You can customize where packages are installed and accessed for a particular R session using the .libPaths function in R:

# List current package locations
> .libPaths()

# Add new default location to the standard defaults, e.g. project/my_R_libs
> .libPaths(c("/home/netID/project/my_R_libs/", .libPaths()))

Run R

We will kill R jobs on the login nodes that are using excessive resources. To be a good cluster citizen, launch your R computation in jobs. See our Slurm documentation for more detailed information on submitting jobs.

Interactive Job

To run R interactively, first launch an interactive job on a compute node. If your R sessions will need up to 10 GiB of RAM and up to 4 hours, you would submit you job with:

salloc --mem=10G -t 4:00:00

Once your interactive session starts, you can load the appropriate module or Conda environment (see above) and start R by entering R on your command prompt. If you are happy with your R commands, save them to a file which can then be submitted and run as a batch job.

Batch Mode

To run R in batch mode, create a plain-text batch script to submit. In that script, you can run your R script. In this case myscript.R is in the same directory as the batch script, batch script contents shown below.

#SBATCH -J my_r_program
#SBATCH --mem=10G
#SBATCH -t 4:00:00

module load R/4.1.0-foss-2020b
Rscript myscript.R

To actually submit the job, run sbatch where the batch script above was saved as


You can run RStudio app via Open Ondemand. Here you can select the desired version of R and RStudio and launch an interactive compute session.

Parallel R

On a cluster you may want to use R in parallel across multiple nodes. While there are a few different ways this can be achieved, we recommend using the R software module which already includes Rmpi, parallel, and doMC.

To test it, we can create a simple R script named ex1.R



mpi.bcast(val, 1, 0, 0)
print(paste("me", me, "val", val))


Then we can launch it with an sbatch script (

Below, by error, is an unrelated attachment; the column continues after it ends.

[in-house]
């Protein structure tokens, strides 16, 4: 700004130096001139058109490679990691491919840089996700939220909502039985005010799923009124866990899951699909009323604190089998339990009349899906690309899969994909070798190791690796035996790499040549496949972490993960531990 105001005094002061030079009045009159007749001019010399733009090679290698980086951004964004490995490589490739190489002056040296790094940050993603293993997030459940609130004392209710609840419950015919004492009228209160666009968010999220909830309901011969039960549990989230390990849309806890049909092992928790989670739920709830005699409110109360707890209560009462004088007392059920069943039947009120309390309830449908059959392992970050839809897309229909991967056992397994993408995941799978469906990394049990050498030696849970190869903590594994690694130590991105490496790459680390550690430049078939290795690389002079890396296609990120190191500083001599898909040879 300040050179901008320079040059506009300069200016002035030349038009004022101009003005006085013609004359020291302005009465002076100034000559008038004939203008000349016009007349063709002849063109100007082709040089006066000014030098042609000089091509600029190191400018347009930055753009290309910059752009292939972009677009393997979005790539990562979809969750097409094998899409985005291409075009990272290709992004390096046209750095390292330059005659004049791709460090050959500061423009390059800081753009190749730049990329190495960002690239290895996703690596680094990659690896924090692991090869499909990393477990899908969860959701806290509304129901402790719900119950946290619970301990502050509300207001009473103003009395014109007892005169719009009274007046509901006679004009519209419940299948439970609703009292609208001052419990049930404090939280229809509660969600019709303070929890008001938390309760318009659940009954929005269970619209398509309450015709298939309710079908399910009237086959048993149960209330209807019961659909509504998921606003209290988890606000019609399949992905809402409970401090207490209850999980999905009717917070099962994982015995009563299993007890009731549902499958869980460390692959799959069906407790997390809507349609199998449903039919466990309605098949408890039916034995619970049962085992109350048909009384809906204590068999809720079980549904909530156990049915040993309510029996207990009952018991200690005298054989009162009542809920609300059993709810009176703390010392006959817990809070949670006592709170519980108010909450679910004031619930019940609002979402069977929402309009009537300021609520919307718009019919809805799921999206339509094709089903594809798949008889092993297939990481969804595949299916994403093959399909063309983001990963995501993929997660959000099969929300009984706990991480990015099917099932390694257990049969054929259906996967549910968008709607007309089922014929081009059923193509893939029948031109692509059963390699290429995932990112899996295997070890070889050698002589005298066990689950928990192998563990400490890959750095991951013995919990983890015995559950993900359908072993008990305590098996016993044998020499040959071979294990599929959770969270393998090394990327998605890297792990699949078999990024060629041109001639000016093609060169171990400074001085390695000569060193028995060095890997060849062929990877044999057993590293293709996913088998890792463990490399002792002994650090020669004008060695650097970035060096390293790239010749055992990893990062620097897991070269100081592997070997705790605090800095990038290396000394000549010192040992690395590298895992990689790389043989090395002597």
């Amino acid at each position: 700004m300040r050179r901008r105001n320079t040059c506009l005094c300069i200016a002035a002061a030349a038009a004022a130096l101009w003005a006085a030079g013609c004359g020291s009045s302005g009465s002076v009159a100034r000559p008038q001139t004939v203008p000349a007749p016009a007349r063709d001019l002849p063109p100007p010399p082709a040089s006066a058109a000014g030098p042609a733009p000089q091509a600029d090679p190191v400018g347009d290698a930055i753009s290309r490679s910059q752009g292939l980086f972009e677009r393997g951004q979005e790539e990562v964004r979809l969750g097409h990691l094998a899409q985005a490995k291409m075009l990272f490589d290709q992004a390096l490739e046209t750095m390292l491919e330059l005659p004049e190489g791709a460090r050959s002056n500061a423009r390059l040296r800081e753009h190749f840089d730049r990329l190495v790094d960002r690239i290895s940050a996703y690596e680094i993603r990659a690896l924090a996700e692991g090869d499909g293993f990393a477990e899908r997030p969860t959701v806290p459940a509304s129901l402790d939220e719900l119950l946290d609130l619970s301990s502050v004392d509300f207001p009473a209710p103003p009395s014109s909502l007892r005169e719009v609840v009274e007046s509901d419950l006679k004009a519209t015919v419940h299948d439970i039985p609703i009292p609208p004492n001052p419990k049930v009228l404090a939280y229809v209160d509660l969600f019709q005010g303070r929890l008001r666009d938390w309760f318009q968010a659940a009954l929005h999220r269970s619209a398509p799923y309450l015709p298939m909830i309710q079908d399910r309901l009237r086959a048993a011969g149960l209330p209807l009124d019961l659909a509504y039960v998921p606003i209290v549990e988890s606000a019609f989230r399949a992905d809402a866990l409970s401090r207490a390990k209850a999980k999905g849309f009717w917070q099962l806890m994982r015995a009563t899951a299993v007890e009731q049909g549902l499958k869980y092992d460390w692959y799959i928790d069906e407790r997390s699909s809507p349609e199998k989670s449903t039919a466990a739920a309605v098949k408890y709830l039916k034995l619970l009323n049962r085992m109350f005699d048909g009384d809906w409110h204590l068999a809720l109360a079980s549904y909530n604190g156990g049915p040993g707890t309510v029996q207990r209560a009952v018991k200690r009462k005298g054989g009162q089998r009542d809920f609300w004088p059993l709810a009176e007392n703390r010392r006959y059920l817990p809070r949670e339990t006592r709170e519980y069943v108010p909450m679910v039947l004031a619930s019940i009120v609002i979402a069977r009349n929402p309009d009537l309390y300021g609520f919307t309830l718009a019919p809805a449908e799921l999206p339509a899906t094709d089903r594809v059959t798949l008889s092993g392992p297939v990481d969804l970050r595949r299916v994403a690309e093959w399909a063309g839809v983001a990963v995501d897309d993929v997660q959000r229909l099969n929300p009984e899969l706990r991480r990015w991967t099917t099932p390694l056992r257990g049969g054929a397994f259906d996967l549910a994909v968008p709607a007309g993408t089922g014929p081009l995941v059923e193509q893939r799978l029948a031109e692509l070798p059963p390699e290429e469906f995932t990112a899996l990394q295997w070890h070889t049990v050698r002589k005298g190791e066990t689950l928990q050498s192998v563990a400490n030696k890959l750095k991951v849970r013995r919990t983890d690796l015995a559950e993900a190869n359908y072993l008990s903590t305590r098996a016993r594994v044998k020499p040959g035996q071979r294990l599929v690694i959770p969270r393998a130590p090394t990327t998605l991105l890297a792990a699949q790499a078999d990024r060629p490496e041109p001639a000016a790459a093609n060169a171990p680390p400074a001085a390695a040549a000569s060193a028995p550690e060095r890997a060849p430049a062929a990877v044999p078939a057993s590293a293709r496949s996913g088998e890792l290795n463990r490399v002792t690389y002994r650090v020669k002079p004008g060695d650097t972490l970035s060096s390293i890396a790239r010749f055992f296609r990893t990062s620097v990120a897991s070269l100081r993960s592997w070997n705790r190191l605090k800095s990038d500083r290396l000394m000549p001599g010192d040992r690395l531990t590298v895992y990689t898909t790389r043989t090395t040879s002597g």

#SBATCH -n 4 
#SBATCH -t 5:00

module purge
module load R/4.1.0-foss-2020b

srun Rscript ex1.R

This script should execute a simple broadcast and complete in a few seconds.

Virtual Display Session

It is common for R to require a display session to save certain types of figures. You may see a warning like "unable to start device PNG" or "unable to open connection to X11 display". There is a tool, xvfb, which can help avoid these issues.

The wrapper xvfb-run creates a virtual display session which allows R to create these figures without an X11 session. See the guide for xvfb for more details.

Conda-based R Environments

If there isn't a module available for the version of R you want, you can set up your own R installation using Conda. With Conda you can manage your own packages and dependencies, for R, Python, etc.

Most of the time the best way to install R packages for your Conda R environment is via conda.

# load miniconda
module load miniconda
# create the conda environment including r-base and r-essentials package collections
conda create --name my_r_env r-base r-essentials
# activate the environment
conda activate my_r_env

# Install the lattice package (r-lattice)
conda install r-lattice

If there are packages that conda does not provide, you can install using the install.packages function, but this may occasionally not work as well. When you install packages with install.packages make sure to activate your Conda environment first.

module load miniconda
source activate my_r_env
# in R
> install.packages("lattice", repos="")


Conda-based R may not work properly with parallel packages like Rmpi when running across multiple compute nodes. In general, it's best to use the module installation of R for anything which requires MPI.

Last update: February 27, 2023